“It Follows” (2014) follows no formula
I don’t know what’s scarier — modern horror films themselves or the current state of the horror genre, which has become a factory for lazy and unoriginal pabulum. In most contemporary films, frightening has become a formula — a veritable cinematic slot machine, where audiences pay their money to watch a string of classic icons, like the possessed child, clown or abandoned house. Even worse, many nascent directors have taken to using horror as a springboard for their careers — the films are cheap, don’t require professional actors and just need bad lighting and a broken music box to get the ball rolling. Like visitors to Atlantic City, modern horror audiences are destined not to be satisfied. But luckily, there are exceptions to the rule. “It Follows” (2014) is just that — the rare breed that waits, lurks and lets your mind do the scaring.
The film begins in an apple-pie suburban neighborhood, which quickly loses a slice as a teenager speeds away from her home and is found on the beach the next morning with her right leg snapped gruesomely backward. Yes, we’re in familiar scared teenagers territory, but director David Mitchell is too smart to fall for the same tropes as the prepubescent minds behind most high school flicks. Shocking and unjustified, the grisly corpse sat in my mind, festering, breeding maggots of uncertainty and fear.
Mitchell quickly moves the film along to introduce Jay Height (Maika Monroe) and her boyfriend Hugh (Jake Weary), whom the film finds waiting in line at a theatre — a familiar scene to audience members only 20 minutes removed from buying their own tickets. Jay and Hugh grab dinner and have steamy sex in his beat up car, and all seems to be going well, until Hugh starts suffocating her. When Jay wakes up tied to a wheelchair, Hugh is waiting... for “It.” But this “It” is far scarier than the rather hokey, fanged clown conjured by Stephen King in his 1986 novel of the same name. Instead, Mitchell’s “It” is a murderous, shape-shifting succubus, perpetually shuffling zombie-like toward Jay. Imagine the woman from “The Shining” (1980), if she just kept walking out of the bathroom and into your life. This is the curse passed on through sex and now visible only to Jay (metaphors for sexually trasnmitted diseases and rape abound) that will now relentlessly pursue her, at school and in her home, until she can pass it on to someone else or is killed.
“It” flies in the face of most boogie men, refusing to hide behind corners and then jump out in an adult version of peek-a-boo. Instead, Mitchell gives us agonizing long shots in which we see “It” long before Jay does, watching powerlessly as “It” lurks slowly behind her, wracking our nerves with every step. Here, Mitchell lets us generate the scare — nothing in the scene threatens us directly, no 3D-axe comes flying out into the front row — but our anxiety stretches over the film’s 100-minute run time as “It” refuses to give up, displaying a tank-like determination. “It Follows” is admirable in choosing this slow-burn strategy — instead of opting for the cheaper gratification of jump scares and sudden cuts, now rampant throughout contemporary horror, Mitchell trusts that our worries of the near future will be the true monster.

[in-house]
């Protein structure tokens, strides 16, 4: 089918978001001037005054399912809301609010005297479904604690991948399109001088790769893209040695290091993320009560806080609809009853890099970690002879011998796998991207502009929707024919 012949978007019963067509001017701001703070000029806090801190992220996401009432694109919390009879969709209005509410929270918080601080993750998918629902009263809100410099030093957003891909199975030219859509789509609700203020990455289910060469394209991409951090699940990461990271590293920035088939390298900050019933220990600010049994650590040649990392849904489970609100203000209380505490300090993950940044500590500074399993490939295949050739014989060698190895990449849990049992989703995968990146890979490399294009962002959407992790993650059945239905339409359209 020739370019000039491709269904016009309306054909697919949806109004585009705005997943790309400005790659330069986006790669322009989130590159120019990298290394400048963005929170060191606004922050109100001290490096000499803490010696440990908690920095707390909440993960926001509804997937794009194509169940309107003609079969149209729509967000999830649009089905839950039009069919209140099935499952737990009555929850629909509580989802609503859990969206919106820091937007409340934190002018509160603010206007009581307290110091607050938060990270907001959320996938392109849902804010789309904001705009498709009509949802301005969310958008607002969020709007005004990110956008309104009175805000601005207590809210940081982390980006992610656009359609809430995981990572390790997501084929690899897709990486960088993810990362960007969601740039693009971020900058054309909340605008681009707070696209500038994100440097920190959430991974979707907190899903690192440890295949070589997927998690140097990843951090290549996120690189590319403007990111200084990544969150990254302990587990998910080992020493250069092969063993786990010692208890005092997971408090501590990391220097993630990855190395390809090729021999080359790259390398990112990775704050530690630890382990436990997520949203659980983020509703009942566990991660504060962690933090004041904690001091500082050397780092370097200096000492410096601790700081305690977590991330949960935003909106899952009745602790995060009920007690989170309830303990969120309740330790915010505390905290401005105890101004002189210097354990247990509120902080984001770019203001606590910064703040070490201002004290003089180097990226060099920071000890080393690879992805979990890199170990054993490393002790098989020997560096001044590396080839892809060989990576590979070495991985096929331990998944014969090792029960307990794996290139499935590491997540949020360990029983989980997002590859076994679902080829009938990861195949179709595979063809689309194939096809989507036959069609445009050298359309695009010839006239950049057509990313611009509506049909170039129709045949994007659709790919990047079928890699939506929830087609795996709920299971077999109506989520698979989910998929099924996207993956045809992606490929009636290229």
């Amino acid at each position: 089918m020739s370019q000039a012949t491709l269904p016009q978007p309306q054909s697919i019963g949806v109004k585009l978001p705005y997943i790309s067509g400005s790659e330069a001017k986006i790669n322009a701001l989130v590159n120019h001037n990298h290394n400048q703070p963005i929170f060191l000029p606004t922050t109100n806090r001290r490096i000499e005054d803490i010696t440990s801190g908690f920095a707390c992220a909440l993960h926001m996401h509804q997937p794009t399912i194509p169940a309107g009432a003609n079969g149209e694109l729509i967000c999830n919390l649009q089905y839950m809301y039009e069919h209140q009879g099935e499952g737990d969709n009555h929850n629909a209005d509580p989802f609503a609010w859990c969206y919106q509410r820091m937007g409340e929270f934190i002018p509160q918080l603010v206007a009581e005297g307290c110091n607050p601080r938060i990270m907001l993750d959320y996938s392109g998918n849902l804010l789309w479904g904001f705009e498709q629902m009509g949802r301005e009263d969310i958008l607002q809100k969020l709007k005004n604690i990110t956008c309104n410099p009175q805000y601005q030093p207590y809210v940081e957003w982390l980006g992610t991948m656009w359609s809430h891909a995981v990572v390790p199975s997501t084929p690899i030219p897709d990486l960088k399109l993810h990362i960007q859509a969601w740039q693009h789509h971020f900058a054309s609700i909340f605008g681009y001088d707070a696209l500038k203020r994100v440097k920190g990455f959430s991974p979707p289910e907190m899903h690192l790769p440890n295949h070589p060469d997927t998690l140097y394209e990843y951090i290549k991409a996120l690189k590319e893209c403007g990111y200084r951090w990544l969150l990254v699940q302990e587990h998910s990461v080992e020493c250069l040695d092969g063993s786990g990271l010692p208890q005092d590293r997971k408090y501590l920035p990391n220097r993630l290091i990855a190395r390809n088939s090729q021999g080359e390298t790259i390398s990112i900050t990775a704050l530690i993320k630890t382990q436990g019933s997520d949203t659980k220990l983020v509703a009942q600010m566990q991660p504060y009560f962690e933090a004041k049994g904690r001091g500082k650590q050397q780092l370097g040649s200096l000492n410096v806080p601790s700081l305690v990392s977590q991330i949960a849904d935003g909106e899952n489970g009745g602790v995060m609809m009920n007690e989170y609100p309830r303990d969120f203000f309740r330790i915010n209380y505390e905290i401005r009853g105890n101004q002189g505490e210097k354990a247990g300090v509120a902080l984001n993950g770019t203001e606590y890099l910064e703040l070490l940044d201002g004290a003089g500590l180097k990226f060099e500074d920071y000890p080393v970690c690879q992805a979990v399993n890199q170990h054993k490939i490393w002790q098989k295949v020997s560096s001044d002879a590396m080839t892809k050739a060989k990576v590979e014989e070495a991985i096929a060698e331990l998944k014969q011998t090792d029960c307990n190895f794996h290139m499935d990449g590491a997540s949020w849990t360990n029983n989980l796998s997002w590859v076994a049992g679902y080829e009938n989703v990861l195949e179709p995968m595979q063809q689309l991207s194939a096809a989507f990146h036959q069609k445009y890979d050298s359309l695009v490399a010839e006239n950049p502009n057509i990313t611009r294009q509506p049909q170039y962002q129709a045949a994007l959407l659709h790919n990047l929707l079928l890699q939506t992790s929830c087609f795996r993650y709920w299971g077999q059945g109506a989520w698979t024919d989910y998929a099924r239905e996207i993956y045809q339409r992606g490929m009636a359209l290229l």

In doing so, Mitchell reveals himself as a true craftsman. Technically, the young director gives a virtuoso performance behind the camera, employing dizzying 360-degree pans (a technique used brilliantly in “Paranormal Activity 3” (2011)) which begin with an empty room and return with “It” now marching squarely toward us. The score — like Hans Zimmer meets “The Shining” — further adds to the film with rumbling, visceral dissonances that steadily assault our ears in an ideal analog to “It.”
Perhaps most importantly, the film’s greatest strength is capturing the abject — a term used in horror to describe a state of debased sublimity, the perfectly traumatic that occludes proper language for expression and leaves us stammering, cowering and covering our mouths. After all, no one can see “It” besides Jay. It can be your mother or a decaying, urinating prostitute — the virgin or the whore. It personifies the ideas behind Freud’s essay “The Uncanny”: it is the infinite double, a faux-human, endlessly repeating walking and raping, while foregrounding repressed Oedipal and Electral desires. It is both overdetermined and indeterminable. We know nothing more about “It” at the end than at the beginning. “It” is the perfect boogie man, or, if I may coin a phrase, “boogie it.”
Although “It Follows” unravels slightly as it draws toward its close, following the teenagers as they plot an elaborate Scooby Doo gang scheme to catch the monster, Mitchell’s third film will stick with you long after the credits. Like its monster, “It Follows” will stay right behind you, getting under your skin and surely slip into bed with you as you fall asleep, its abject thoughts lurking out of your unconscious and into the fore of your nightmares.
“It Follows” is in theaters in Lebanon and will arrive on DVD soon.